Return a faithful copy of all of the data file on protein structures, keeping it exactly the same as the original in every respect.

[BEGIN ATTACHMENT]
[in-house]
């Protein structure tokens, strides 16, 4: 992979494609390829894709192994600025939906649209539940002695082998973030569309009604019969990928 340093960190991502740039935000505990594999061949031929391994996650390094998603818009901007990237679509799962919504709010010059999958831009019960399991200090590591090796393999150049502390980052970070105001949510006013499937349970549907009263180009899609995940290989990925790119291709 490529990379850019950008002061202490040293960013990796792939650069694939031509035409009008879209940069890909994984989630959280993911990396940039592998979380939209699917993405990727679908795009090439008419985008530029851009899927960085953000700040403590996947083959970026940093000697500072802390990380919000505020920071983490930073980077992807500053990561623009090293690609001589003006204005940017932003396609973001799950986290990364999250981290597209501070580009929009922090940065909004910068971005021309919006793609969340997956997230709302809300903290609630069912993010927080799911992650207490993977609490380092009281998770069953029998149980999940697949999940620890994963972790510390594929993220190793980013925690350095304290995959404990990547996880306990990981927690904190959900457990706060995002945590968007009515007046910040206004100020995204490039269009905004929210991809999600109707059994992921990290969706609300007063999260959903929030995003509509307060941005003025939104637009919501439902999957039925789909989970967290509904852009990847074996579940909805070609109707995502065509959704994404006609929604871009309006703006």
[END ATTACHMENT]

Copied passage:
[in-house]
């Protein structure tokens, strides 16, 4: 992979494609390829894709192994600025939906649209539940002695082998973030569309009604019969990928 340093960190991502740039935000505990594999061949031929391994996650390094998603818009901007990237679509799962919504709010010059999958831009019960399991200090590591090796393999150049502390980052970070105001949510006013499937349970549907009263180009899609995940290989990925790119291709 490529990379850019950008002061202490040293960013990796792939650069694939031509035409009008879209940069890909994984989630959280993911990396940039592998979380939209699917993405990727679908795009090439008419985008530029851009899927960085953000700040403590996947083959970026940093000697500072802390990380919000505020920071983490930073980077992807500053990561623009090293690609001589003006204005940017932003396609973001799950986290990364999250981290597209501070580009929009922090940065909004910068971005021309919006793609969340997956997230709302809300903290609630069912993010927080799911992650207490993977609490380092009281998770069953029998149980999940697949999940620890994963972790510390594929993220190793980013925690350095304290995959404990990547996880306990990981927690904190959900457990706060995002945590968007009515007046910040206004100020995204490039269009905004929210991809999600109707059994992921990290969706609300007063999260959903929030995003509509307060941005003025939104637009919501439902999957039925789909989970967290509904852009990847074996579940909805070609109707995502065509959704994404006609929604871009309006703006």